2019, January 31: Moon, Morning Star Venus, and Jupiter

 

On another wickedly cold morning, the waning crescent moon is 2 degrees from the Morning Star Venus this morning, while Jupiter is 8.5 degrees to the upper right of Venus.  Venus passed Jupiter on January 22.  It moves farther east and passes Saturn on February 18.

 

 

Look through a binocular to see “earthshine” on the moon.  Sunlight reflected from Earth gently illuminates the night portion of the moon.

Venus and the moon about 20 minutes before sunrise.

More about the morning planets:

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2019, January 30; Moon, Jupiter, and Morning Star Venus

2019, January 30: The waning crescent moon that is 24.4 days old appears 6 degrees to the upper right of bright Jupiter. Venus is over 7 degrees to the lower left of Jupiter.

The waning crescent moon, bright Jupiter, and Morning Star Venus shine from the southeast on this wickedly cold morning.  The crescent moon (24.4 days old and 24% illuminated), overexposed in the image, is 6 degrees to the upper right of bright Jupiter.  Venus, rapidly moving eastward is over 7 degrees to the lower left of Jupiter.  The star Antares appears to the right of the planets.  Tomorrow morning, the moon is near Venus.

See January 31’s photos

More about the morning planets:

2019, February 1 and 2: Moon with Saturn, Morning Star Venus, and Jupiter

The moon appears near the planet Saturn on the mornings of February 1 and February 2.

Here are the highlights of the mornings:

February 1: About 45 minutes before sunrise, Saturn, the crescent moon (26.5 days old — past the New phase, 10% illuminated), brilliant Morning Star Venus, and bright Jupiter span nearly 27° in the southeast.  Saturn is only 7° up in the southeast. The planets and moon are nearly equally spaced, about 9° apart.  Watch Venus continue to separate from Jupiter and close in on Saturn.  The Venus – Saturn conjunction occurs on February 18. This morning the gap is 18.5°.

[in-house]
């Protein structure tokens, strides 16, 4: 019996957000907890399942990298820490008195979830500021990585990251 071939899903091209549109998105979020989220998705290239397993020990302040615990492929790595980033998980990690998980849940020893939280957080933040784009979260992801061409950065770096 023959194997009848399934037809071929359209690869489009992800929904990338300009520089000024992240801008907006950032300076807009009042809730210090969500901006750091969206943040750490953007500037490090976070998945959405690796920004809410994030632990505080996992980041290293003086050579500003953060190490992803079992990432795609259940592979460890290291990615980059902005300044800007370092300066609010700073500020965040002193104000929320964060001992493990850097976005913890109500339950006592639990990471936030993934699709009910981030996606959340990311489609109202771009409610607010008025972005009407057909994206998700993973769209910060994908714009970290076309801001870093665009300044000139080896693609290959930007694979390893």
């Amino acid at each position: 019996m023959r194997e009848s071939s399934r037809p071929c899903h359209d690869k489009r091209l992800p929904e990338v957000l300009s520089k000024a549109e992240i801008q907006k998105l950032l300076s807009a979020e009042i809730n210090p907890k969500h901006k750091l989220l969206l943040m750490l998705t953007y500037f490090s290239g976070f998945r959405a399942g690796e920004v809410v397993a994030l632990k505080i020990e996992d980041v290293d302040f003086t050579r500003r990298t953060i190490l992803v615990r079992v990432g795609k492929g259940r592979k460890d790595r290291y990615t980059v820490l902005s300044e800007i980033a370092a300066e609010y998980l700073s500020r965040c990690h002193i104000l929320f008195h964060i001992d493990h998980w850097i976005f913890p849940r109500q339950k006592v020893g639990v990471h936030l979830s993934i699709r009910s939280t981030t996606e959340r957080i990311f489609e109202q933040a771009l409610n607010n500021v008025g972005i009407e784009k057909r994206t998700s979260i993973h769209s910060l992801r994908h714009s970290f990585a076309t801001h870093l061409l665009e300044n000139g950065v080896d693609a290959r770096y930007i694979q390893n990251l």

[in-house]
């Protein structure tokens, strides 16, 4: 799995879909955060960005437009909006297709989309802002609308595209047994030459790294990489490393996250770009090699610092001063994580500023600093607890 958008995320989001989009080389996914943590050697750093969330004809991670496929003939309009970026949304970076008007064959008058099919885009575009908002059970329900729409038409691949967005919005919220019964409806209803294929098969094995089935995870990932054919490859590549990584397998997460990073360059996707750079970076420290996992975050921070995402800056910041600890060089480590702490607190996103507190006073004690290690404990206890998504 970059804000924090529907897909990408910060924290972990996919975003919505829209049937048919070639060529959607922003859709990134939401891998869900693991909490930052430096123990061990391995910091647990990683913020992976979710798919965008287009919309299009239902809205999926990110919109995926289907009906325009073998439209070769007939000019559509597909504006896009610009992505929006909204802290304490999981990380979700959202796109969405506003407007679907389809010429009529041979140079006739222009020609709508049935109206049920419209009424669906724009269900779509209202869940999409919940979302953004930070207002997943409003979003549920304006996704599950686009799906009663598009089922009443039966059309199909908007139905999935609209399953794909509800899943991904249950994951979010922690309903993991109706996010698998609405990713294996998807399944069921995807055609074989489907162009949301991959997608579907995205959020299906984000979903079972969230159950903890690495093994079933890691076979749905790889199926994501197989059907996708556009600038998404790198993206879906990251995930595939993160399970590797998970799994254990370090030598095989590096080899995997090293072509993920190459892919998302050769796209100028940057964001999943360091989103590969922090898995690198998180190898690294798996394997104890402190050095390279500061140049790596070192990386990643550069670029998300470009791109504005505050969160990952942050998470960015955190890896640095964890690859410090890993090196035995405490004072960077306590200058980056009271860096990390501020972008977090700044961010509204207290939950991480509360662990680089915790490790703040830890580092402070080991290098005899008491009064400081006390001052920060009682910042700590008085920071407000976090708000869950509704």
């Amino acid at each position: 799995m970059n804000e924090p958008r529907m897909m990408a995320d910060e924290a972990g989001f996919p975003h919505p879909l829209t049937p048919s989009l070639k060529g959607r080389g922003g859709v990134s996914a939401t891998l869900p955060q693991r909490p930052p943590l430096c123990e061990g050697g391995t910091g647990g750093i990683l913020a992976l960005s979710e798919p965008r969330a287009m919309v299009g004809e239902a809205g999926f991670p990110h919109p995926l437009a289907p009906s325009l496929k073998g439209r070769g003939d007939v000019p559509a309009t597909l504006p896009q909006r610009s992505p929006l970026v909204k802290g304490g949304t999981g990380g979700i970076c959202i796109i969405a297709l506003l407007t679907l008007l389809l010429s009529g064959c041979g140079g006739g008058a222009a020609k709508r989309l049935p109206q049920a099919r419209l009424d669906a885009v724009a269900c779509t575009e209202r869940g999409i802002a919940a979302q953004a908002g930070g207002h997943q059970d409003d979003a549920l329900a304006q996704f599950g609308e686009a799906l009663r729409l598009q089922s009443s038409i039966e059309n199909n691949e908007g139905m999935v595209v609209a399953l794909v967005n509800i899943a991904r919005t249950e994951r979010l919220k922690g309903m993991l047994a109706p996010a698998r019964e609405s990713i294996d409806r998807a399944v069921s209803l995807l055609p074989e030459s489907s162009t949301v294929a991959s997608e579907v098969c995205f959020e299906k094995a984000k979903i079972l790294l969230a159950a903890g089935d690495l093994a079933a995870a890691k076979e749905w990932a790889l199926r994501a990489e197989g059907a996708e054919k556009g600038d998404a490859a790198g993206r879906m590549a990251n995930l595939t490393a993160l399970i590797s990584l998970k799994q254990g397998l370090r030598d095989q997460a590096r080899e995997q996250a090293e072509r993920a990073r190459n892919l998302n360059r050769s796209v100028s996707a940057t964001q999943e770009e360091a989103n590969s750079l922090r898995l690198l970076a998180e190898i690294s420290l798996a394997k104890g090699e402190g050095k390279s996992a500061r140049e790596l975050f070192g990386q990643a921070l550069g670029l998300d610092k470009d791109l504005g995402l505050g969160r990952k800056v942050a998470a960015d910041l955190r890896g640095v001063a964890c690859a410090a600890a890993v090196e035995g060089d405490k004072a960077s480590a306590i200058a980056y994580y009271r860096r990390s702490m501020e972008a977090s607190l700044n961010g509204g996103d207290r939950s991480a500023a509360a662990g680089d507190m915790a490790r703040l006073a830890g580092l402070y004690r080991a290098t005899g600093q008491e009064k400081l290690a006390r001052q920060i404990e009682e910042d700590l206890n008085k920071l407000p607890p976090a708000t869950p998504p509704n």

February 2: At 45 minutes before sunrise, the very thin waning crescent moon (27.5 days old, 5% illuminated), 5° up in the southeast, is  about 3° to the lower left of Saturn.  The Venus – Saturn gap is nearly 167°. The Venus – Jupiter gap continues to grow, over 10° this morning, widening to over 15° on February 12.

More about the morning planets:

2019, January 29: The Moon Approaches Jupiter and Morning Star Venus

The waning crescent moon, 23.4 days old — past the New phase — and 33% illuminated, enters the photographic frame this morning as it approaches Jupiter and brilliant Morning Star Venus.  The moon, overexposed in the image, is over 18 degrees to the upper right of Jupiter. The next few mornings, the moon passes Jupiter and Venus.

Venus passed Jupiter a week ago.  This morning Venus is nearly 8 degrees from the Giant Planet.  Venus is heading toward a conjunction with Saturn on February 18.

More about the morning planets:

2019, January 27: Morning Star Venus, Jupiter, and Antares

Brilliant Morning Star Venus shines from the southeastern sky this morning during twilight.  It is over 5 degrees to the left of Jupiter.  Venus passed Jupiter nearly a week ago and the gap widens each morning.  Venus is heading toward a conjunction with Saturn next month.

This morning Jupiter is nearly 9 degrees to the left of the star Antares that represents the “heart” of the Scorpion.